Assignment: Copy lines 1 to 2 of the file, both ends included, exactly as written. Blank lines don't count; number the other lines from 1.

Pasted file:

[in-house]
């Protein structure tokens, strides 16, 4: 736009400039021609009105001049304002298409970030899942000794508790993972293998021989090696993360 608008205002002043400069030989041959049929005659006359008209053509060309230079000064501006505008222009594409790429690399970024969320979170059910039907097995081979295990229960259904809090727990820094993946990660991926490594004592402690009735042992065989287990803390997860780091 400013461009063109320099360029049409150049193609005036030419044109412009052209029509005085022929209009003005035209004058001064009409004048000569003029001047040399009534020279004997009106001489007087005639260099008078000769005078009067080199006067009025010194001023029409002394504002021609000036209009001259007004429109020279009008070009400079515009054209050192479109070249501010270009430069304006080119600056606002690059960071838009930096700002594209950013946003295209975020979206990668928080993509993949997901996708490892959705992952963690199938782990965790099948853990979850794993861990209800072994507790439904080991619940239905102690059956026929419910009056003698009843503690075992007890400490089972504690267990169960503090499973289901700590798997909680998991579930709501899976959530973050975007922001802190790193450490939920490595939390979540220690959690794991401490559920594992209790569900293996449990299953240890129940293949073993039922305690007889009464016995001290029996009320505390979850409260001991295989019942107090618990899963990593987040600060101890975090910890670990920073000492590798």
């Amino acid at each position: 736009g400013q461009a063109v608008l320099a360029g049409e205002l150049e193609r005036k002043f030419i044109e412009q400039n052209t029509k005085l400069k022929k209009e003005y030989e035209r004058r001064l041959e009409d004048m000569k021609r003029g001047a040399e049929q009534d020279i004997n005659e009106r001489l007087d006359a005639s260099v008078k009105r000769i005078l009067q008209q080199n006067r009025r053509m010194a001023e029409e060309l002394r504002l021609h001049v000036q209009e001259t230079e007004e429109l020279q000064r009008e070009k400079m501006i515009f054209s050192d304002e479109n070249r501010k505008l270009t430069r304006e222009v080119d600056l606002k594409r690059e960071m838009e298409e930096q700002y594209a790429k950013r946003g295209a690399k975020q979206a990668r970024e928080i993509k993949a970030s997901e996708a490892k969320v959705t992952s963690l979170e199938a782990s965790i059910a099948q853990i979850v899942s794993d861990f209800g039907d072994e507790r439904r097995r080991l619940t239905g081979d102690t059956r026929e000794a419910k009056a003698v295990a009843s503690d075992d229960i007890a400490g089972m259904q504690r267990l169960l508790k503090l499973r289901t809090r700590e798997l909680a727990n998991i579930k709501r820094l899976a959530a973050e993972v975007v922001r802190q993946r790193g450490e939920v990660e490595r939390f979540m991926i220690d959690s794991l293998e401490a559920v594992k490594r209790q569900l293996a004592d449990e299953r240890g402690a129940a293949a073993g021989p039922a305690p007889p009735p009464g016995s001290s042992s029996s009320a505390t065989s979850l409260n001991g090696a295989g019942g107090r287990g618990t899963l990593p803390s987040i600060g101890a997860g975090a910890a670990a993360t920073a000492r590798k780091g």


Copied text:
[in-house]
């Protein structure tokens, strides 16, 4: 736009400039021609009105001049304002298409970030899942000794508790993972293998021989090696993360 608008205002002043400069030989041959049929005659006359008209053509060309230079000064501006505008222009594409790429690399970024969320979170059910039907097995081979295990229960259904809090727990820094993946990660991926490594004592402690009735042992065989287990803390997860780091 400013461009063109320099360029049409150049193609005036030419044109412009052209029509005085022929209009003005035209004058001064009409004048000569003029001047040399009534020279004997009106001489007087005639260099008078000769005078009067080199006067009025010194001023029409002394504002021609000036209009001259007004429109020279009008070009400079515009054209050192479109070249501010270009430069304006080119600056606002690059960071838009930096700002594209950013946003295209975020979206990668928080993509993949997901996708490892959705992952963690199938782990965790099948853990979850794993861990209800072994507790439904080991619940239905102690059956026929419910009056003698009843503690075992007890400490089972504690267990169960503090499973289901700590798997909680998991579930709501899976959530973050975007922001802190790193450490939920490595939390979540220690959690794991401490559920594992209790569900293996449990299953240890129940293949073993039922305690007889009464016995001290029996009320505390979850409260001991295989019942107090618990899963990593987040600060101890975090910890670990920073000492590798």